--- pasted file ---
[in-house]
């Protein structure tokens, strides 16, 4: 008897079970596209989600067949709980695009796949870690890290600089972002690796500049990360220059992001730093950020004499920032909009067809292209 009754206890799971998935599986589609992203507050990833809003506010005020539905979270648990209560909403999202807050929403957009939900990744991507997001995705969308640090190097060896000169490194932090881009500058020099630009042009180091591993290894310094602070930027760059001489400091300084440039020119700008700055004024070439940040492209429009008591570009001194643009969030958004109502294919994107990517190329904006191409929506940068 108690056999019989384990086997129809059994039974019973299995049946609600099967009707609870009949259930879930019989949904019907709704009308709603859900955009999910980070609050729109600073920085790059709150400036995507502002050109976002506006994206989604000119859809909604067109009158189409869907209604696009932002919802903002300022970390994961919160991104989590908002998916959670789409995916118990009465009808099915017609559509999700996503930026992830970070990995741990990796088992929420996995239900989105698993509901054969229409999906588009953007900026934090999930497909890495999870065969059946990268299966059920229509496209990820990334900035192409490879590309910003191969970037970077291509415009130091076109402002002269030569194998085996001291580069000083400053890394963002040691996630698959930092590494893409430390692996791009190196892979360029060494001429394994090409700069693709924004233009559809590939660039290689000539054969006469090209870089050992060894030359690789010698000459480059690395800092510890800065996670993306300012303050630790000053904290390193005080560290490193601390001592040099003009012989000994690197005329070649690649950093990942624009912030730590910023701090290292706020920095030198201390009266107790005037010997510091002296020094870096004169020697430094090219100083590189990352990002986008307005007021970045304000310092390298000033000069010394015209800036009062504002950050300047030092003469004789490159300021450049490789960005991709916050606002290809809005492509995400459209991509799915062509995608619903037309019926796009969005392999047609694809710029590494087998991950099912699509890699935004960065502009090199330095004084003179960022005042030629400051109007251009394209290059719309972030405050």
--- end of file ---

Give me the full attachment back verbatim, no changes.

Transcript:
[in-house]
């Protein structure tokens, strides 16, 4: 008897079970596209989600067949709980695009796949870690890290600089972002690796500049990360220059992001730093950020004499920032909009067809292209 009754206890799971998935599986589609992203507050990833809003506010005020539905979270648990209560909403999202807050929403957009939900990744991507997001995705969308640090190097060896000169490194932090881009500058020099630009042009180091591993290894310094602070930027760059001489400091300084440039020119700008700055004024070439940040492209429009008591570009001194643009969030958004109502294919994107990517190329904006191409929506940068 108690056999019989384990086997129809059994039974019973299995049946609600099967009707609870009949259930879930019989949904019907709704009308709603859900955009999910980070609050729109600073920085790059709150400036995507502002050109976002506006994206989604000119859809909604067109009158189409869907209604696009932002919802903002300022970390994961919160991104989590908002998916959670789409995916118990009465009808099915017609559509999700996503930026992830970070990995741990990796088992929420996995239900989105698993509901054969229409999906588009953007900026934090999930497909890495999870065969059946990268299966059920229509496209990820990334900035192409490879590309910003191969970037970077291509415009130091076109402002002269030569194998085996001291580069000083400053890394963002040691996630698959930092590494893409430390692996791009190196892979360029060494001429394994090409700069693709924004233009559809590939660039290689000539054969006469090209870089050992060894030359690789010698000459480059690395800092510890800065996670993306300012303050630790000053904290390193005080560290490193601390001592040099003009012989000994690197005329070649690649950093990942624009912030730590910023701090290292706020920095030198201390009266107790005037010997510091002296020094870096004169020697430094090219100083590189990352990002986008307005007021970045304000310092390298000033000069010394015209800036009062504002950050300047030092003469004789490159300021450049490789960005991709916050606002290809809005492509995400459209991509799915062509995608619903037309019926796009969005392999047609694809710029590494087998991950099912699509890699935004960065502009090199330095004084003179960022005042030629400051109007251009394209290059719309972030405050």